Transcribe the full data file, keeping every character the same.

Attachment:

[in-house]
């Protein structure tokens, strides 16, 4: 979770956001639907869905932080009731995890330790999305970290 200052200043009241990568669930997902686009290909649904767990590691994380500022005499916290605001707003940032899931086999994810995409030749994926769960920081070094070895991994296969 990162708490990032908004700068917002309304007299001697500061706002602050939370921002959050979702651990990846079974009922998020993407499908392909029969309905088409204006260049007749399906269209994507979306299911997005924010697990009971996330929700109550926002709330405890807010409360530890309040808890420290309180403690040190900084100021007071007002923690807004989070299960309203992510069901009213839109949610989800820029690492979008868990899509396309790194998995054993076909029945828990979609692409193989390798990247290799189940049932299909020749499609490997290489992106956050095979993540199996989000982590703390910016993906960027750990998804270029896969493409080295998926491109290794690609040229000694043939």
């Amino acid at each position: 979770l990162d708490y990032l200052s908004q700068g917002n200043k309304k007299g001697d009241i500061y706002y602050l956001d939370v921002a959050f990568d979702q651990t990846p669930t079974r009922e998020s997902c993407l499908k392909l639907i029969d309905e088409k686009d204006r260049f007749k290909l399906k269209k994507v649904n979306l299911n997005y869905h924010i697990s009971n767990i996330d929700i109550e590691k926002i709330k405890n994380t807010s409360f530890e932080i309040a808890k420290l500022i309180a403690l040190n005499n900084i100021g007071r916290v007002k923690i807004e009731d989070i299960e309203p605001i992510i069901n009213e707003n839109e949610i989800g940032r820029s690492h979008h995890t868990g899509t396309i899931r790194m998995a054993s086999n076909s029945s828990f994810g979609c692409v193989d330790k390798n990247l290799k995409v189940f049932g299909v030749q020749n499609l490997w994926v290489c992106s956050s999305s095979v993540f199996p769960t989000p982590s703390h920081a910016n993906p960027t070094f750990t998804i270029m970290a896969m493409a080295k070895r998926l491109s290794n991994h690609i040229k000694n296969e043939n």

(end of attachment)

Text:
[in-house]
């Protein structure tokens, strides 16, 4: 979770956001639907869905932080009731995890330790999305970290 200052200043009241990568669930997902686009290909649904767990590691994380500022005499916290605001707003940032899931086999994810995409030749994926769960920081070094070895991994296969 990162708490990032908004700068917002309304007299001697500061706002602050939370921002959050979702651990990846079974009922998020993407499908392909029969309905088409204006260049007749399906269209994507979306299911997005924010697990009971996330929700109550926002709330405890807010409360530890309040808890420290309180403690040190900084100021007071007002923690807004989070299960309203992510069901009213839109949610989800820029690492979008868990899509396309790194998995054993076909029945828990979609692409193989390798990247290799189940049932299909020749499609490997290489992106956050095979993540199996989000982590703390910016993906960027750990998804270029896969493409080295998926491109290794690609040229000694043939």
């Amino acid at each position: 979770l990162d708490y990032l200052s908004q700068g917002n200043k309304k007299g001697d009241i500061y706002y602050l956001d939370v921002a959050f990568d979702q651990t990846p669930t079974r009922e998020s997902c993407l499908k392909l639907i029969d309905e088409k686009d204006r260049f007749k290909l399906k269209k994507v649904n979306l299911n997005y869905h924010i697990s009971n767990i996330d929700i109550e590691k926002i709330k405890n994380t807010s409360f530890e932080i309040a808890k420290l500022i309180a403690l040190n005499n900084i100021g007071r916290v007002k923690i807004e009731d989070i299960e309203p605001i992510i069901n009213e707003n839109e949610i989800g940032r820029s690492h979008h995890t868990g899509t396309i899931r790194m998995a054993s086999n076909s029945s828990f994810g979609c692409v193989d330790k390798n990247l290799k995409v189940f049932g299909v030749q020749n499609l490997w994926v290489c992106s956050s999305s095979v993540f199996p769960t989000p982590s703390h920081a910016n993906p960027t070094f750990t998804i270029m970290a896969m493409a080295k070895r998926l491109s290794n991994h690609i040229k000694n296969e043939n």